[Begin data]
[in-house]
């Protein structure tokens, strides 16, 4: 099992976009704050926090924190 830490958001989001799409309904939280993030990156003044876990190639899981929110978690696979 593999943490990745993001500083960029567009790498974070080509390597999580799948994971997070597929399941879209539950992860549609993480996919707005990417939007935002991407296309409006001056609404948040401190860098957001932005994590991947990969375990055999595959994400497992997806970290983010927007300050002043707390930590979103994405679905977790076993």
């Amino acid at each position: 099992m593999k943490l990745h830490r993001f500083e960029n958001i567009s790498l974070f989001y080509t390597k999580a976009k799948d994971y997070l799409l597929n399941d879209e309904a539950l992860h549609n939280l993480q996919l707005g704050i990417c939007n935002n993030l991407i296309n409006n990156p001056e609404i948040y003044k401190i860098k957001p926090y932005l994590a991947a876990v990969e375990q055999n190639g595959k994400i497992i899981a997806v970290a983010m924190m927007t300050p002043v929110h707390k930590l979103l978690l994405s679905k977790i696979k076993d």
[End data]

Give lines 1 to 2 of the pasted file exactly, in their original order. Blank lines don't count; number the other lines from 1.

[in-house]
């Protein structure tokens, strides 16, 4: 099992976009704050926090924190 830490958001989001799409309904939280993030990156003044876990190639899981929110978690696979 593999943490990745993001500083960029567009790498974070080509390597999580799948994971997070597929399941879209539950992860549609993480996919707005990417939007935002991407296309409006001056609404948040401190860098957001932005994590991947990969375990055999595959994400497992997806970290983010927007300050002043707390930590979103994405679905977790076993």